Have you ever been deep in thought or just hit your stride on
a project only to have it snatched away with a phone call,
an incoming email that you caught from the corner of your
eye, or worse, a loud ding from a device you’re working with? Research
has proven that it will take you up to seven times longer to come up
with the thought you just had than it took for the original idea.
You must build in time for the unexpected—or as the business
world affectionately calls them, fire drills. In an article entitled “Don’t
Let Technology Take Over,” Dave Beck references a Basex study of
over one-thousand office workers showing that interruptions consume
more than two hours, or twenty-eight percent of a typical workday. To
quote the article,
“More than half of those surveyed said they open email immediately
or soon after it arrives, no matter how busy they are. The two hours
of lost productivity included not only unimportant interruptions
and distractions…but also the recovery time needed to get back on
task. The study found that based on an average salary of $21 per hour
for ‘knowledge workers’ whose jobs involve information, workplace
interruptions cost the U.S. economy $588 billion a year.”
Have you accounted for these two hours in your calendar? Have you
trained yourself to jump in to actually deal with these interruptions?
Think about how you schedule your day. If you schedule all eight
hours in a work day, you are guaranteed to not meet everything that’s
on your calendar. Look at your schedule for the coming week and start
to block off time to account for fire drills—the things you didn’t plan
on dealing with today, but have no choice. Maybe the few minutes
here and there don’t need to make your calendar to deal with those
small tasks, but you may need to account for it in other administrative
or work action time. For example, if it takes you thirty minutes to
typically do paperwork daily, schedule an hour for administrative
purposes. Next, it’s time to schedule specific time for real-work action
like responding to emails and returning messages. Personally, I prefer
the quiet morning time for email and later in the morning for phone
calls, when possible. Next, identify other x-factors such as busier days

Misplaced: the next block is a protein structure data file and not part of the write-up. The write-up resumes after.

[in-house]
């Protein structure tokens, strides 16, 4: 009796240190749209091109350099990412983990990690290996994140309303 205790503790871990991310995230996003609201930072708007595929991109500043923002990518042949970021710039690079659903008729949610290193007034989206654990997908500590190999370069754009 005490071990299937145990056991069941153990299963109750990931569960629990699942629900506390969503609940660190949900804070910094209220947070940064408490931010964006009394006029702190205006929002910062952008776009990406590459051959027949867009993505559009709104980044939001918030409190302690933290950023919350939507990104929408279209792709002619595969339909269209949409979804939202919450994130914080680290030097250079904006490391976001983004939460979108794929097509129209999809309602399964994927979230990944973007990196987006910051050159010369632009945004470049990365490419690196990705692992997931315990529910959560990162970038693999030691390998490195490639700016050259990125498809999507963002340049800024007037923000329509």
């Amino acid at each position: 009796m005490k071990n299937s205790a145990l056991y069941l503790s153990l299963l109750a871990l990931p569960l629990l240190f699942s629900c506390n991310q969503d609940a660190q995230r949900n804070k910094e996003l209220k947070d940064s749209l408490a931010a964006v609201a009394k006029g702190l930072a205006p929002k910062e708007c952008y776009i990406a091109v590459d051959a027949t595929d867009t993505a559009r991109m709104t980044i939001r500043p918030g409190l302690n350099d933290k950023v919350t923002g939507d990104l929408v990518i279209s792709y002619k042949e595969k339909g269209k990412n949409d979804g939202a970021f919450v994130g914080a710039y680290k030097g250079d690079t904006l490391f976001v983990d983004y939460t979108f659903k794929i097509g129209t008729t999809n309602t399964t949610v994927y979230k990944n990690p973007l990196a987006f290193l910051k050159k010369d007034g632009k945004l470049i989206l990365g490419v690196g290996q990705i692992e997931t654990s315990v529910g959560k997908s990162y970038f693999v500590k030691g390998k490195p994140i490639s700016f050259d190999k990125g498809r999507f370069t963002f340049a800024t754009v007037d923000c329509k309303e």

of the week or seasonality, and make the adjustments. As another
example, when I was a manager in a call center, we knew the call
volume was heaviest on Mondays, so we built time for managers to be
on the floor with the people on the phones that day, and made a point
not to schedule Monday staff meetings.
You may be asking yourself, “Why does scheduling stuff I know I
need to do each day need to make my calendar?” You probably already
know that if you don’t schedule it, it may not get done. Having the
actual reminder will prompt you to get to it. These scheduled periods
of time become a barrier of protection to show you what’s supposed to
be done today. The phrase supposed to is italicized because we know that
planning a day doesn’t always mean that’s how the day will play out. By
scheduling administrative work and overestimating the expected time,
you are leaving a fire drill cushion.
You can’t control all the interruptions that may come your way, but
you can control your reaction to them. You don’t want to be a slave to
your calendar, but you do want to be committed to it when you can.
Let’s go back to the paperwork example. If you actually completed it
in the expected time of thirty minutes and had no interruptions, you
bought yourself some extra time to pull future work in from other days.
If you did have some fire drills to deal with, you accounted for much
of this with the reserved blocks of time.
Thomas B. Dowd III’s books available in softcover, eBook, and audiobook (From Fear to Success only):
- Time Management Manifesto: Expert Strategies to Create an Effective Work/Life Balance
- Displacement Day: When My Job was Looking for a Job…A Reference Guide to Finding Work
- The Transformation of a Doubting Thomas: Growing from a Cynic to a Professional in the Corporate World
- From Fear to Success: A Practical Public-speaking Guide received the Gold Medal at the 2013 Axiom Business Book Awards in Business Reference
- The Unofficial Guide to Fatherhood
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